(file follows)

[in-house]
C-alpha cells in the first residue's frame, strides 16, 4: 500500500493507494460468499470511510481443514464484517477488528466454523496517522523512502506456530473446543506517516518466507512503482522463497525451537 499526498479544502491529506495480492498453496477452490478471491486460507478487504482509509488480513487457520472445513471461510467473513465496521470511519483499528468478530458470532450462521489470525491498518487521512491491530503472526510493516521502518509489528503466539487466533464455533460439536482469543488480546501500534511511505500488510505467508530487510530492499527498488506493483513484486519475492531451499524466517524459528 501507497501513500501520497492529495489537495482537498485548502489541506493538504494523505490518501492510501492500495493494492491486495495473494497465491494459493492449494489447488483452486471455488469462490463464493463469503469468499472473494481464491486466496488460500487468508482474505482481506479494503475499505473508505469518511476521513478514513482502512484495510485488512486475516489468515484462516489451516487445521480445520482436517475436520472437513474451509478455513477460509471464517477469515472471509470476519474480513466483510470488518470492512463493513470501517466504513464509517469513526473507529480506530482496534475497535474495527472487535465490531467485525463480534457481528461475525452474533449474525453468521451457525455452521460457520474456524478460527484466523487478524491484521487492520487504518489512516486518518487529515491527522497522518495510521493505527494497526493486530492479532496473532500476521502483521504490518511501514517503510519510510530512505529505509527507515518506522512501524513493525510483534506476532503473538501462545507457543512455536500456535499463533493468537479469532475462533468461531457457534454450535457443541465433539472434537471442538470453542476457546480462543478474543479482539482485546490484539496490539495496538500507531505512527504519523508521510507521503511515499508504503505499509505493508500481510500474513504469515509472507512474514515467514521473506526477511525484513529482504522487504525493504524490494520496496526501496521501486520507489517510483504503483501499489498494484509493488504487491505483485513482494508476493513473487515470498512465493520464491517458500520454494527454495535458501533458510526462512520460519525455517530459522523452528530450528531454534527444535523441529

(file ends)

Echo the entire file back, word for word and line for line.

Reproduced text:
[in-house]
C-alpha cells in the first residue's frame, strides 16, 4: 500500500493507494460468499470511510481443514464484517477488528466454523496517522523512502506456530473446543506517516518466507512503482522463497525451537 499526498479544502491529506495480492498453496477452490478471491486460507478487504482509509488480513487457520472445513471461510467473513465496521470511519483499528468478530458470532450462521489470525491498518487521512491491530503472526510493516521502518509489528503466539487466533464455533460439536482469543488480546501500534511511505500488510505467508530487510530492499527498488506493483513484486519475492531451499524466517524459528 501507497501513500501520497492529495489537495482537498485548502489541506493538504494523505490518501492510501492500495493494492491486495495473494497465491494459493492449494489447488483452486471455488469462490463464493463469503469468499472473494481464491486466496488460500487468508482474505482481506479494503475499505473508505469518511476521513478514513482502512484495510485488512486475516489468515484462516489451516487445521480445520482436517475436520472437513474451509478455513477460509471464517477469515472471509470476519474480513466483510470488518470492512463493513470501517466504513464509517469513526473507529480506530482496534475497535474495527472487535465490531467485525463480534457481528461475525452474533449474525453468521451457525455452521460457520474456524478460527484466523487478524491484521487492520487504518489512516486518518487529515491527522497522518495510521493505527494497526493486530492479532496473532500476521502483521504490518511501514517503510519510510530512505529505509527507515518506522512501524513493525510483534506476532503473538501462545507457543512455536500456535499463533493468537479469532475462533468461531457457534454450535457443541465433539472434537471442538470453542476457546480462543478474543479482539482485546490484539496490539495496538500507531505512527504519523508521510507521503511515499508504503505499509505493508500481510500474513504469515509472507512474514515467514521473506526477511525484513529482504522487504525493504524490494520496496526501496521501486520507489517510483504503483501499489498494484509493488504487491505483485513482494508476493513473487515470498512465493520464491517458500520454494527454495535458501533458510526462512520460519525455517530459522523452528530450528531454534527444535523441529